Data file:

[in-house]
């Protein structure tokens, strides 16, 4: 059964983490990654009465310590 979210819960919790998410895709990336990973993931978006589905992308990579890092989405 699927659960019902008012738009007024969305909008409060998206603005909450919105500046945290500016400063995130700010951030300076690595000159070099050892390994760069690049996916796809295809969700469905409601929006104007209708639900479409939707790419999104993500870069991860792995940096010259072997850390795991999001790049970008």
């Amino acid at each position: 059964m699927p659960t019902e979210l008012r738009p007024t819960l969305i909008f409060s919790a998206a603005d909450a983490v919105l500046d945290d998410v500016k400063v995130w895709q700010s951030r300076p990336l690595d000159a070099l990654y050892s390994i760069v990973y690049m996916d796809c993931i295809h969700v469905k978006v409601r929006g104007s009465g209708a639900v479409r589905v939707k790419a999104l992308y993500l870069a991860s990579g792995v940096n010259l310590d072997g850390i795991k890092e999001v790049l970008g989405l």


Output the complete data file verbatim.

[in-house]
């Protein structure tokens, strides 16, 4: 059964983490990654009465310590 979210819960919790998410895709990336990973993931978006589905992308990579890092989405 699927659960019902008012738009007024969305909008409060998206603005909450919105500046945290500016400063995130700010951030300076690595000159070099050892390994760069690049996916796809295809969700469905409601929006104007209708639900479409939707790419999104993500870069991860792995940096010259072997850390795991999001790049970008």
């Amino acid at each position: 059964m699927p659960t019902e979210l008012r738009p007024t819960l969305i909008f409060s919790a998206a603005d909450a983490v919105l500046d945290d998410v500016k400063v995130w895709q700010s951030r300076p990336l690595d000159a070099l990654y050892s390994i760069v990973y690049m996916d796809c993931i295809h969700v469905k978006v409601r929006g104007s009465g209708a639900v479409r589905v939707k790419a999104l992308y993500l870069a991860s990579g792995v940096n010259l310590d072997g850390i795991k890092e999001v790049l970008g989405l």